There’s a lot of talk about the real estate market today and I’m excited to see what 2018 holds. Here’s what I’m seeing from 2017 along with predictions for 2018…. Always hand-written with stats direct from our local MLS.
Sales Volume Slightly Down: Down 3.2% over 2016
Inventory Hits Record Low…Again!: Down ~20% from 2016
Loan Rates Down & Up: Started at 4.20%, dropped & then ended at 4.04%
Home Values Up: Median sales price up ~8% over 2016
Govt./Policy Changes: Tax Reform Bill Changes & New Fed Chair
The Above image is a visual summary of my statistics reference from our local San Diego Association of Realtors.
2017 Year end Review – The Details
Total sales volume is down a little at 3.2% over last year, but bear in mind that inventory has declined 20% over last year. In light of a notably larger drop in inventory, this 3.2% drop in total sales is actually impressive and signals a relatively stronger pool of buyer demand than we have seller inventory.
How low can it go? Seriously, i find myself asking this question again this year in January after another precipitous fall at the end of Q4. We’ve seen a drop in inventory of about 20% year over year for 3 years now. The downward trend is clear for 5-6 years straight. The seasonal norm is that we have the lowest inventory at the end of the year so that’s where we are at – the lowest total inventory of homes for sale in over 10 years. I’ve discussed in article’s past that the minimal building being done locally and statewide the last 10 years has not kept up with a rising population. Rental vacancies have also been at all time lows for years now. Simply put, we have a housing shortage. This is fueling price increases.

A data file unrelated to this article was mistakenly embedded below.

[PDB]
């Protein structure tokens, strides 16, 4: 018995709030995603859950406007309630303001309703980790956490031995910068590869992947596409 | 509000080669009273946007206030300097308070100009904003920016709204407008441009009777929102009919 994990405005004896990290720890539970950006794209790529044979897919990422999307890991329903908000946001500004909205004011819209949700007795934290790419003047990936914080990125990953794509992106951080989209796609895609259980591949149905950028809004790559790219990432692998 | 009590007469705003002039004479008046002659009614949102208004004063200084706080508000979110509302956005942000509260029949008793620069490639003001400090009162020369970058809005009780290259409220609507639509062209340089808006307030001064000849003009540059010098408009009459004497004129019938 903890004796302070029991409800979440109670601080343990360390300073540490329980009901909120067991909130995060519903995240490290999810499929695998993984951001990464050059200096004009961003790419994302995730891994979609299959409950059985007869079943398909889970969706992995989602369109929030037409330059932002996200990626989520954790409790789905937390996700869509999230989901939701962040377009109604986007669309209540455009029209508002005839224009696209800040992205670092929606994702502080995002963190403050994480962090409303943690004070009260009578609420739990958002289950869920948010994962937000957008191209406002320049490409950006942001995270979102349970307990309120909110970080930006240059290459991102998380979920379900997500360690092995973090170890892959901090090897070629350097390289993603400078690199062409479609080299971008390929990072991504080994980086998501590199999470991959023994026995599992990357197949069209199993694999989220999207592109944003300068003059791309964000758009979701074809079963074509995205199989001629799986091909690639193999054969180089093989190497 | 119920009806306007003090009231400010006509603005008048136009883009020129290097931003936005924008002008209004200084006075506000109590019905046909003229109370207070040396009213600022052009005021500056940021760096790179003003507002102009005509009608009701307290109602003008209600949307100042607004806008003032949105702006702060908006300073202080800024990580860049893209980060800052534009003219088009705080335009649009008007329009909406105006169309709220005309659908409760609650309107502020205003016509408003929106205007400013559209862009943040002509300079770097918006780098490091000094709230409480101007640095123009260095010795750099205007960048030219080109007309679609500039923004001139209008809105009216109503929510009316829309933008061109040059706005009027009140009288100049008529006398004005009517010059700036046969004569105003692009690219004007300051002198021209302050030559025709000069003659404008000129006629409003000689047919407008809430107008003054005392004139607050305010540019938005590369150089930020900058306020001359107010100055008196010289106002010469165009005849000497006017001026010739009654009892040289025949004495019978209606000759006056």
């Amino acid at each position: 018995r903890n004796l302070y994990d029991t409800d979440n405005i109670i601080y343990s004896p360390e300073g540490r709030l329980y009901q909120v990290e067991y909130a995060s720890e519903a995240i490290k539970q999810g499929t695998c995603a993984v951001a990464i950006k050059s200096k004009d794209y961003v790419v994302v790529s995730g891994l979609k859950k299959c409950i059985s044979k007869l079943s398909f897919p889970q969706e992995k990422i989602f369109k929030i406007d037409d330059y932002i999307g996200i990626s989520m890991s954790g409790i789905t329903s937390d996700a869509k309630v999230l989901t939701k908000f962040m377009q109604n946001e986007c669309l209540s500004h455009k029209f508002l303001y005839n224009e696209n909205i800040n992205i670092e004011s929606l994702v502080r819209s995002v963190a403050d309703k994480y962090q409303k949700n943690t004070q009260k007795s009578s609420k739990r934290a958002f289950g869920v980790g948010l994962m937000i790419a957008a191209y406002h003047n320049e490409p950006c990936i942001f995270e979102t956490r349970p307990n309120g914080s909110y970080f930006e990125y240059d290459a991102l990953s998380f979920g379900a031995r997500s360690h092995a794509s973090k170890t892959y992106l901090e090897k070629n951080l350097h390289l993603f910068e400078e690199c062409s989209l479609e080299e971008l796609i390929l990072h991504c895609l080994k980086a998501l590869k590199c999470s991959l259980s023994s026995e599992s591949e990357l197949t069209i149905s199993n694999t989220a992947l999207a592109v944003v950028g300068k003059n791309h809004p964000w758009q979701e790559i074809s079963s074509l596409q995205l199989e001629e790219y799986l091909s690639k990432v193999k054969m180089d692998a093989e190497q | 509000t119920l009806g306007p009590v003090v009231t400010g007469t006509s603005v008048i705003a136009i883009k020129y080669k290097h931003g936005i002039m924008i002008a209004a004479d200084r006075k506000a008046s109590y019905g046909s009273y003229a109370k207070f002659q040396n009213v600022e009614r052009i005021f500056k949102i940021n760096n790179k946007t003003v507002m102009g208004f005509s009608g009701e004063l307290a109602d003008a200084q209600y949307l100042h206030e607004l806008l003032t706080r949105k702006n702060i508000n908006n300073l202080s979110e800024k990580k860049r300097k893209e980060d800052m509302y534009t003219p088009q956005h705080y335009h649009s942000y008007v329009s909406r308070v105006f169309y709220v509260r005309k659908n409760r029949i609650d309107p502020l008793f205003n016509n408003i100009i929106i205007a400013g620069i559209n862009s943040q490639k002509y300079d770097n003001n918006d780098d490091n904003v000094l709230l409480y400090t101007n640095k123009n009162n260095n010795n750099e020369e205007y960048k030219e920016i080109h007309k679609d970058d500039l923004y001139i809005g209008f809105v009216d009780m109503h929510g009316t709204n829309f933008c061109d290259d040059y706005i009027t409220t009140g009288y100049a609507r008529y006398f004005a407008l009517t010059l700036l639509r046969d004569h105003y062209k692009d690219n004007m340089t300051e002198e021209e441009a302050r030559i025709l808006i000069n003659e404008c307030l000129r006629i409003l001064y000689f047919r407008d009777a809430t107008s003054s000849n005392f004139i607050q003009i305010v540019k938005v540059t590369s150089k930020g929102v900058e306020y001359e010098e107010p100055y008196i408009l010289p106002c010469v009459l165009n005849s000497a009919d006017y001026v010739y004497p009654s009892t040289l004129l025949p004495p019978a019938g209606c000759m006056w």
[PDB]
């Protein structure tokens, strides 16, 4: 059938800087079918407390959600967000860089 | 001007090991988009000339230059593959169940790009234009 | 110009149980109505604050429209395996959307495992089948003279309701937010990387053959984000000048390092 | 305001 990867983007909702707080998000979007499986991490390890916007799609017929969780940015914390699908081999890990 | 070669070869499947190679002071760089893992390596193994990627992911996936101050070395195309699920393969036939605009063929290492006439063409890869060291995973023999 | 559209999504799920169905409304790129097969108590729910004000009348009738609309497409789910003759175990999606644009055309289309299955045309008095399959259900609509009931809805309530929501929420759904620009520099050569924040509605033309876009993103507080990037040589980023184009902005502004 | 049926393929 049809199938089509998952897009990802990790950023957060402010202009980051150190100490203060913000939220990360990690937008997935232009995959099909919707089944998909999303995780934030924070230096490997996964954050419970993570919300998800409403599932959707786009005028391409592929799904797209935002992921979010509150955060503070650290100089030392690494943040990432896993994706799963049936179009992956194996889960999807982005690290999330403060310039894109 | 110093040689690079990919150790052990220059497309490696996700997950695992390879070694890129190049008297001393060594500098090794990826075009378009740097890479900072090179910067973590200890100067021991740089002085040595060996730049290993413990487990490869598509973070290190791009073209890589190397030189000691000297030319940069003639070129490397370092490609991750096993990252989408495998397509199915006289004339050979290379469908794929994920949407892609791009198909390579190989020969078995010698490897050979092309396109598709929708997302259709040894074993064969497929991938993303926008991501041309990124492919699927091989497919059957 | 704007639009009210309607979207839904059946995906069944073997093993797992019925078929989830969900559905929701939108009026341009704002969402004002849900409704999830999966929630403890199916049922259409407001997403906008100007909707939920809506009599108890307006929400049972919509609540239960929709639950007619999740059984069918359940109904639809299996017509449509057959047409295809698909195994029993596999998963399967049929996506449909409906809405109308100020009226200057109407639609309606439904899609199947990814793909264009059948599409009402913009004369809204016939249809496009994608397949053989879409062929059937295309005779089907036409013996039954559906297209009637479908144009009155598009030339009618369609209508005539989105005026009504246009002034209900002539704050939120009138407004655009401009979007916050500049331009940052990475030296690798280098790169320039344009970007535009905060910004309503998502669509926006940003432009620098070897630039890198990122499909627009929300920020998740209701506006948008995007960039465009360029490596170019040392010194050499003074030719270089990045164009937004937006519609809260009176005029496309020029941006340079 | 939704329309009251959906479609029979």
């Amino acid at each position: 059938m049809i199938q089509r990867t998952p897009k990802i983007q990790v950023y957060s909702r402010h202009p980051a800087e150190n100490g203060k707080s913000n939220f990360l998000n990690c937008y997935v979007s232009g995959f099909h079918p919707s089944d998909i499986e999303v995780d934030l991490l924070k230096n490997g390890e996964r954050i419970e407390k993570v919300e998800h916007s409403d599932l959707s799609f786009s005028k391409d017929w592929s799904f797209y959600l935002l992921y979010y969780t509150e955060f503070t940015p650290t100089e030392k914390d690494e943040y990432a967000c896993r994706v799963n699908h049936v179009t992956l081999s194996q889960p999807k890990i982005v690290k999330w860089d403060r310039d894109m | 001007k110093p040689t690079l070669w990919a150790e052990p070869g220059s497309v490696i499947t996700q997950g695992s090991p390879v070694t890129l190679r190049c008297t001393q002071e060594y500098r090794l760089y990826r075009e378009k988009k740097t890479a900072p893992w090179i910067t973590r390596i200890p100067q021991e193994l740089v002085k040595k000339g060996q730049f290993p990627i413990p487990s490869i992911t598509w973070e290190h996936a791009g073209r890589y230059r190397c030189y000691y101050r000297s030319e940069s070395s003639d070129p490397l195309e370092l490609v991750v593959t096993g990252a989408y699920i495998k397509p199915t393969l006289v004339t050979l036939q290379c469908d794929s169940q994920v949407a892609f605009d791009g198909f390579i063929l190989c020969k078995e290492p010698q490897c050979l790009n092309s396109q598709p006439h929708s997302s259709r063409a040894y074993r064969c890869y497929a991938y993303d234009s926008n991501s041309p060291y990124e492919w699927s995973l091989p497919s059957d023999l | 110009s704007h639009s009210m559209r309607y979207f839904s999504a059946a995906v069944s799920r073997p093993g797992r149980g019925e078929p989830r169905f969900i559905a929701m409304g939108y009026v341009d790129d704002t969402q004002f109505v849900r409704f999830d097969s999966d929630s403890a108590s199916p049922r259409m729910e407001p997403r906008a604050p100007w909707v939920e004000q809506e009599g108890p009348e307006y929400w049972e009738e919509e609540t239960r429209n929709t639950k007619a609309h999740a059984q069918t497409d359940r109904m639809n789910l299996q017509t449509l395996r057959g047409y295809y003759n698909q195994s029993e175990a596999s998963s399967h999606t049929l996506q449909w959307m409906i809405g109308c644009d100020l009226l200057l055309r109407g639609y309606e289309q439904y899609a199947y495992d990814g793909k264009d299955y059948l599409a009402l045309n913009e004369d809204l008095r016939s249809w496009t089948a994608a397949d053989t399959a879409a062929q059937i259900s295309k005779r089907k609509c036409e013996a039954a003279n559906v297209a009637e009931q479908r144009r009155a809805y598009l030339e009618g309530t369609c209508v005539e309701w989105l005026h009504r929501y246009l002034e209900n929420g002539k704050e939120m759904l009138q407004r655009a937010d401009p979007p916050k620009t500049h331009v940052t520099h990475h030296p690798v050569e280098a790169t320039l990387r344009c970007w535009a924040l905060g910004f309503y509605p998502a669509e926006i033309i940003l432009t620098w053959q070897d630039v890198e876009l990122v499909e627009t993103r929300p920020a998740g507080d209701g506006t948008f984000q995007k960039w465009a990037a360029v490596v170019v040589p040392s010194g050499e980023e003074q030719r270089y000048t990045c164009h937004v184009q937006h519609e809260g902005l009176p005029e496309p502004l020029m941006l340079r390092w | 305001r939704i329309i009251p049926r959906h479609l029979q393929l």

Rates started the year around 4.20% (MND average), went down and back up in Q1, but then slid slowly down for the next 2 quarters. Rates hit their yearly low of 3.84% in early September and then crept back up to end the year at 4.04%. However the real rise happened in January and rates are currently sitting at 4.37% on Feb 6, 2018. Most lenders have been expecting rates to go up for years, but they keep dropping back down for one reason or another. It is a very common trend for rates to rise at the end of the year, but this time, all the lenders I’m speaking with are expecting rates to stay higher all year.
Home loan rate charts:
Long Term Rate Chart: 1971 – 2017 Short Term Rate Chart: 2017 weekly
Govt / Policy Changes:
The fed raised the Federal Funds Rate 3 times in 2017 as well as once at the end of 2016. Clearly the Fed believes our economy has stabilized enough to start raising the Fed Funds rate. Right now, they are swearing in a new Fed Chair, Jerome Powell, to replace Janet Yellin, so I think a lot of people are wondering if we will see many changes from the new Fed chair. We’ve been well below the 2% inflation mark for some time now. I believe more notable inflation is coming our way and that the Fed will react by raising the fed funds rates further.